The idle ramblings of a Jack of some trades, Master of none

Popular as this nursery rhyme is, it is a comment on how often this, the oldest of the crossings continuously in use over the Thames, required maintenance and repair. And what a wealth of popular culture references this singular marvel: a film, a poem, a video game, classical music, and even a Korean nursery rhyme.

There have been bridges over the Thames at this spot since Roman times. The Saxons constructed a series of wooden bridges that were destroyed by storms, towed away by invaders, fire, or to make way for a stone construction in the 13th century. The bridge was the scene of lavish celebrations: people lived, traded, worshipped and were even buried on it for centuries, until increasing congestion (and competition from other crossings) led to it being cleared of houses by 1758, in an attempt to speed up crossing times) (quote from Cross River Traffic, by Chris Roberts). The removal of tolls dramatically increased congestion again on the bridge; tidal scouring eroded the supports and foundations.
Charles Dickens made several references to this, the long-standing Old London Bridge. Trying to save Oliver Twist, Nancy is observed by Noah Claypole, meeting Mr Brownlow on the steps of the Bridge, and is murdered. In Great Expectations, Pip crosses the bridge in despair after learning that Estella was to be married to Drummle. David Copperfield used to sit there in a ruminative mood: " look over the balustrades at the sun shining in the water and lighting up the golden flame on top of the Monument."
John Rennie's five-arched bridge was the next replacement (1831), but the weary Old London Bridge continued to be used till 1832. People collected artefacts and detritus from around the old bridge, the more fascinating ones being preserved in the Fishmongers Hall (an armchair made up of wooden pilings from various bridges), Roman coins and other valuables. The greatest of the treasures turned out to be Rennie's bridge itself: it was purchased by the McCulloch Oil Corporation in 1968 when it could no longer cope with burgeoning traffic and unmanageable tides. It was then disassembled and transported to Arizona in 10,246 pieces for reconstruction at Lake Havasu. As an unexpected bonus, the Americans even got a haunting - four spectral women in Victorian costume during the dedication ceremony.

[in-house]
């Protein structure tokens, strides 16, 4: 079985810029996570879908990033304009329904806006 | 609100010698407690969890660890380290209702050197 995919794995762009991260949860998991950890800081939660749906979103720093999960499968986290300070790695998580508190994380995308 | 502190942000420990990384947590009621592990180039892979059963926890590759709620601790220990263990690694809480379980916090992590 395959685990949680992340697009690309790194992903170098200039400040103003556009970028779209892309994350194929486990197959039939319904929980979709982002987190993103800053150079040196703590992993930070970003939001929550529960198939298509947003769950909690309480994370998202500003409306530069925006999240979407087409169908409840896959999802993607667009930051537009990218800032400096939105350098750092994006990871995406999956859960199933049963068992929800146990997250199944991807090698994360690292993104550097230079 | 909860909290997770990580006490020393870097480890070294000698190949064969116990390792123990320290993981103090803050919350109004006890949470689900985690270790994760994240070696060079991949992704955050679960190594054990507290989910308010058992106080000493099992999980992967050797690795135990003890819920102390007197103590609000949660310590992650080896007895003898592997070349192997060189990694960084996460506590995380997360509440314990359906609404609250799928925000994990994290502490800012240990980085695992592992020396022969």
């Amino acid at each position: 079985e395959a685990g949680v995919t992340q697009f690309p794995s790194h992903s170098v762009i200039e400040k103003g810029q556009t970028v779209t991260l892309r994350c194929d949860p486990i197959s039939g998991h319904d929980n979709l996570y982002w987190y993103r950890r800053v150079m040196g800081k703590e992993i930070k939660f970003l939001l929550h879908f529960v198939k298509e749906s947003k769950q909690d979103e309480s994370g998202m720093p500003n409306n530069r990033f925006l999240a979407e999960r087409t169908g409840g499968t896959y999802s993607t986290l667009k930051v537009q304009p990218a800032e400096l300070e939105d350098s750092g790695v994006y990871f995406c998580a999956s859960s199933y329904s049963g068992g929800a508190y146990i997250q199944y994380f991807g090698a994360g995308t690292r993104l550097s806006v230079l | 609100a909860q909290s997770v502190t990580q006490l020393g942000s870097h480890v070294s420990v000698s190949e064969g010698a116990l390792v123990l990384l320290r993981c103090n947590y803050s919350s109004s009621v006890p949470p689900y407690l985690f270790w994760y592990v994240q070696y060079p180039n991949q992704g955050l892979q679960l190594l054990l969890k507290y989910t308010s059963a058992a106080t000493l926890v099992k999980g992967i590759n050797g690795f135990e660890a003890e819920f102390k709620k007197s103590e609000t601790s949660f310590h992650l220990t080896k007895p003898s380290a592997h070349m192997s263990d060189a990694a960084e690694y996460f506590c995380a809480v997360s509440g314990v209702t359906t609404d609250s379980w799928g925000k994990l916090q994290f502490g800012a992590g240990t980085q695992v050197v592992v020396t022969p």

The latest crossing opened in 1973. It is of pre-stressed concrete with a granite finish. All in all, a soulless edifice. About the only thing to recommend it is the fact the price of the new bridge coincidentally turned out to be the same as the cost of buying, transporting and re-erecting the Rennie bridge in the US. Talk about a balanced budget!


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